Tuesday, December 23, 2008

Plate Spinning 101

There are many analogies in Information Security, someone mentioned plate spinning in an unrelated context, then this blog post hit me. Many jobs can relate to plate spinning, but follow me on this one. If you were a professional plate spinner your task would be to minimize the loss of your assets. To minimize loss, the plates must spin, or you will lose assets. If you lose too many assets, the show can't go on.

With proper training, personnel can learn to get all of the plates spinning. More importantly, plate spinners need to monitor and maintain operations, because without proper attention the assets ALL FALL DOWN. The plates are falling in many enterprise networks.

The following video is recommended viewing for Information Security practitioners. Please substitute "Information Security" for "Plate Spinning".

Monday, December 22, 2008

SUMO Linux on a Thumbdrive

From my colleague Jonathan Bennett~

Here are the steps I took:

1. Download TRK Linux

2. Install TRK Linux on thumbdrive:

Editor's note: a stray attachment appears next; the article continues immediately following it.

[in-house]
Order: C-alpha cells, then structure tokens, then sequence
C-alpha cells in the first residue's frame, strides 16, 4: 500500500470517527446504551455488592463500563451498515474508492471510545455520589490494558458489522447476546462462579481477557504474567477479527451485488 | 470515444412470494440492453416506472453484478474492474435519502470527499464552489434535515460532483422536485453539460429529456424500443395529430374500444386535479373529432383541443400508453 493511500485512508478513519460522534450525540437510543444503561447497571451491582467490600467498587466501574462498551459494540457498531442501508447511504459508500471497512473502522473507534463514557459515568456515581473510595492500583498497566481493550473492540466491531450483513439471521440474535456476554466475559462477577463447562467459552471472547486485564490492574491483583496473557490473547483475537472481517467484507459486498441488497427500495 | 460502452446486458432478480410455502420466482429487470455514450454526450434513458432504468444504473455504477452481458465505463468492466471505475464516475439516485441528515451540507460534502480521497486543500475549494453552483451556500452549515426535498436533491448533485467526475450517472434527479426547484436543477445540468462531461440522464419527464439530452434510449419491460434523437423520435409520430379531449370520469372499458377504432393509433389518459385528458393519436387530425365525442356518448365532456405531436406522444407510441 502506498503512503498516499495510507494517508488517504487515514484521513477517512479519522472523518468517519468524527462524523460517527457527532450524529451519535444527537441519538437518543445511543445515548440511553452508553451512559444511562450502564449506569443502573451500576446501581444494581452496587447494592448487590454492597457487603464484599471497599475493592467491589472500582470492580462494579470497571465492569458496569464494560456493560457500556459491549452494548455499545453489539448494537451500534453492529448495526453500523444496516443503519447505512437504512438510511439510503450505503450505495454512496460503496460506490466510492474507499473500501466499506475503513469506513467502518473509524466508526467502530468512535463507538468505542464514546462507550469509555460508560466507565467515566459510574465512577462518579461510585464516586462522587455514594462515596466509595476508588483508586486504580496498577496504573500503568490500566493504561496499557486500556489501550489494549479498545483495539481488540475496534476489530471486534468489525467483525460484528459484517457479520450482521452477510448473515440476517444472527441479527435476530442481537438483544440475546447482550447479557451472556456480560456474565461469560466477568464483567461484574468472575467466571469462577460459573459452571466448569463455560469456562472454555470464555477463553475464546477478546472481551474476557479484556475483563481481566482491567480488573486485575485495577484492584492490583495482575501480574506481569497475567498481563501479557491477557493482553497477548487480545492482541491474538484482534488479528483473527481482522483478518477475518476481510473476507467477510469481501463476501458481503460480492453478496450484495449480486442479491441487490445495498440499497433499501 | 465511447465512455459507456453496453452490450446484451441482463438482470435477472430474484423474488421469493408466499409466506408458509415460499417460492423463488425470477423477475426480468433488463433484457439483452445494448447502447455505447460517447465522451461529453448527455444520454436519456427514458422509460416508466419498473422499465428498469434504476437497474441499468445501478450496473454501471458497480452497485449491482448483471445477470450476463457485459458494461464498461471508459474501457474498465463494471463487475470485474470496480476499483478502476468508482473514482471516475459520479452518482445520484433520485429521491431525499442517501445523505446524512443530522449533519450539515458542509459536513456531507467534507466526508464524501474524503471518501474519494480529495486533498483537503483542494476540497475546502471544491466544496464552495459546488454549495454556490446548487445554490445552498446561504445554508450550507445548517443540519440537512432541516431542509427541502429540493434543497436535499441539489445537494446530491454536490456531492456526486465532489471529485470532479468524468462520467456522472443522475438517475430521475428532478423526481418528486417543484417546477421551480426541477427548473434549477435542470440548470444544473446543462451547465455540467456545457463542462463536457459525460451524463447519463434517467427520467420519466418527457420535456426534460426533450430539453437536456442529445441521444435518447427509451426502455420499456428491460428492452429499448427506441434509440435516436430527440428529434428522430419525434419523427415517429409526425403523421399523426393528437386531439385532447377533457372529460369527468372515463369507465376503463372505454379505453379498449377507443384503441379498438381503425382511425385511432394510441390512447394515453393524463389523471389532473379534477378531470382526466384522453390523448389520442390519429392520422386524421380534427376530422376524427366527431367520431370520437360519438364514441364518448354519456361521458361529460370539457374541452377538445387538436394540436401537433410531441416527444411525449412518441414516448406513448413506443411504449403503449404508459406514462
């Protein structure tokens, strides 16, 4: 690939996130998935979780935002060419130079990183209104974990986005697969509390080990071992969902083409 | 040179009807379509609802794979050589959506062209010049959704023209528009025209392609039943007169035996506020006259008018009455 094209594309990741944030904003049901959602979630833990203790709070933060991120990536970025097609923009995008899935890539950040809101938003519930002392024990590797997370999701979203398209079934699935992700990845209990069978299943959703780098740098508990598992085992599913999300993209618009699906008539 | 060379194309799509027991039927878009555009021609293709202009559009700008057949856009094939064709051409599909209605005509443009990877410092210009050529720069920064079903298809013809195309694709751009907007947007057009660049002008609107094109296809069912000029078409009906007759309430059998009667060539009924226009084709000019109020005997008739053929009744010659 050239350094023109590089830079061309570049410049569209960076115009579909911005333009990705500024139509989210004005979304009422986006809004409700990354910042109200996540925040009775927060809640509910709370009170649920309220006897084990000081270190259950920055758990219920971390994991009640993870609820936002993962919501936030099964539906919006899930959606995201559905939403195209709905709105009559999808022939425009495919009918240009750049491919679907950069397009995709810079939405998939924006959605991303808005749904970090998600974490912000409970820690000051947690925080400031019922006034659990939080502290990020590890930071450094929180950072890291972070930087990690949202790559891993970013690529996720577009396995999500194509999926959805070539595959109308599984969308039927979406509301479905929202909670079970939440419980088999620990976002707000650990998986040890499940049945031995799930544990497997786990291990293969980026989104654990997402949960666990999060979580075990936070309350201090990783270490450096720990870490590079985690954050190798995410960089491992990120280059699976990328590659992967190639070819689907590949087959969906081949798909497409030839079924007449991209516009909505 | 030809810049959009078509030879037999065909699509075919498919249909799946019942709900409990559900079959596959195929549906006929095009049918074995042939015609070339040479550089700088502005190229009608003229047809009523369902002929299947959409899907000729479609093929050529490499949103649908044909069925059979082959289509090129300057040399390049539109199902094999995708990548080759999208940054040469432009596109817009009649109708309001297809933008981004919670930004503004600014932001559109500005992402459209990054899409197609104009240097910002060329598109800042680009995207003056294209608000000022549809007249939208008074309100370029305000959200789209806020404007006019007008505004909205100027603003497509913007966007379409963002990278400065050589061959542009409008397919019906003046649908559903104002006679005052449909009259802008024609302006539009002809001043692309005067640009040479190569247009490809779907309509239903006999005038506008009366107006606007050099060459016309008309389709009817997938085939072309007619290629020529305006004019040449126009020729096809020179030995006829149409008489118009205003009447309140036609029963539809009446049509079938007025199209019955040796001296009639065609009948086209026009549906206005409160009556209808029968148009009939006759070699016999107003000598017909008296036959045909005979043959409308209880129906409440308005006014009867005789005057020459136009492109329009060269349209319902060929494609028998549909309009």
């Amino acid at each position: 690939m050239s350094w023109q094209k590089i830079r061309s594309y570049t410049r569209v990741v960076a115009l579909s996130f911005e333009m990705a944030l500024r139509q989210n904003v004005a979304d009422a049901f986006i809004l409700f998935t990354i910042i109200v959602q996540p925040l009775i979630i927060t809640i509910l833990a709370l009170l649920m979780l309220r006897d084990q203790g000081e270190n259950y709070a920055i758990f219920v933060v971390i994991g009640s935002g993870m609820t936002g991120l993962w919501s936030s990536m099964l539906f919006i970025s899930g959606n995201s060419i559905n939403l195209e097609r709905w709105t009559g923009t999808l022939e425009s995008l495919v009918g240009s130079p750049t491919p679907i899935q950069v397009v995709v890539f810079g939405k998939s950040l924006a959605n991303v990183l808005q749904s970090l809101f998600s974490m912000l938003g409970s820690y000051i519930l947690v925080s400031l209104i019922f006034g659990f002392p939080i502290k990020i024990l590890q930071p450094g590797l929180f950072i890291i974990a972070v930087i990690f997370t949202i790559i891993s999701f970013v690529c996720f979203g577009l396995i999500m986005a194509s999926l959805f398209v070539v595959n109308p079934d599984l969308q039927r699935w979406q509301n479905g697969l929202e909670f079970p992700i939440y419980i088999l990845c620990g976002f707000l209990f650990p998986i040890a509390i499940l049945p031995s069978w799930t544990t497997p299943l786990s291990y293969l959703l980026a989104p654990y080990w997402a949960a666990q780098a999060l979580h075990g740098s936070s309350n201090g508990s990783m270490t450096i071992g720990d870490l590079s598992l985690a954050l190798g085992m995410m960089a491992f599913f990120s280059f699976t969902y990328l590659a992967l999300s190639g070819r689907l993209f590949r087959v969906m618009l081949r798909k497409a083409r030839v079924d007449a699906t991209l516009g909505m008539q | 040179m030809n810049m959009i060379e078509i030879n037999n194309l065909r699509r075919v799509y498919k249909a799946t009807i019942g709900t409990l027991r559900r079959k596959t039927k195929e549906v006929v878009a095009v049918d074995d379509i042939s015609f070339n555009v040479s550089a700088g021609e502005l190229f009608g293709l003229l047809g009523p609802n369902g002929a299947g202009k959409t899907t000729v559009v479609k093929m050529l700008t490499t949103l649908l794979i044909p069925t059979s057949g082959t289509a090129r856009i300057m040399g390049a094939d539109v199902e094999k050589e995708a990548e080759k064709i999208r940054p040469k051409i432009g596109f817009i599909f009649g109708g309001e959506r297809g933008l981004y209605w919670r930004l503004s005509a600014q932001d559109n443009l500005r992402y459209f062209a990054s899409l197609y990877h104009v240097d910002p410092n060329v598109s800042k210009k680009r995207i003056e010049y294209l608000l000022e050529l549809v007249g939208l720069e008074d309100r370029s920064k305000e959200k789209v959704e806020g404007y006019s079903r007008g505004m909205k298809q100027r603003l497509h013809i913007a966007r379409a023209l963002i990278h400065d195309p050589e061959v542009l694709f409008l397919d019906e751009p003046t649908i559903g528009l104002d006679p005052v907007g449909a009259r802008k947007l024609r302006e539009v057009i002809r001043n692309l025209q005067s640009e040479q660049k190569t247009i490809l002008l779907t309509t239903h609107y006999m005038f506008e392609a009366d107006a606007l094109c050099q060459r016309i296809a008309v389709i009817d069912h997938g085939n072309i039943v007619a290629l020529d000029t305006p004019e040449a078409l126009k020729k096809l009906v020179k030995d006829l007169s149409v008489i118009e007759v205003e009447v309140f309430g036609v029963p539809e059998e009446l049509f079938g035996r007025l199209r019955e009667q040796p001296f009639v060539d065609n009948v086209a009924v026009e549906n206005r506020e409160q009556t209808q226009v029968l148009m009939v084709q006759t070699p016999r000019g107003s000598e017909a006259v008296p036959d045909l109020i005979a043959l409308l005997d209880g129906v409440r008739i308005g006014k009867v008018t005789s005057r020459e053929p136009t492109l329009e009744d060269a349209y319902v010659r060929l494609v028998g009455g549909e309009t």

trk2usb -d {DEVICE} (optional) -s 4000'

I did this because when I tried to create a bootable partition as number 4 as described here: http://klikit.pbwiki.com/Klikit-Live+on+USB+Stick it did not seem to work properly. I think now that maybe it did, but I didn't give it enough time.

3. Delete all TRK Linux files

4. Copy all SUMO files to the disk modify autoexec.inf so the thumbdrive doesn't identify itself as "SUMO Live CD"

5. Create /boot/syslinux directory. Download all files from http://sumolinux.suntzudata.com/syslinux/ and save them to the /boot/syslinux folder.

6. Run "Syslinux.exe -d /boot/syslinux :" from the syslinux folder (as administrator if using Vista)

I had to do this in Windows. Syslinux in Linux will not install because it doesn't like the structure of the FAT32 partition for some reason.


7. Boot to thumbdrive - be patient if the Syslinux prompt comes up to "boot:" sometimes it takes a couple of seconds to get to the menu.

8. I think following the commands on klikit's website should work for formatting the drive, just make sure that the space allotted is big enough to allow the whole DVD to be copied in.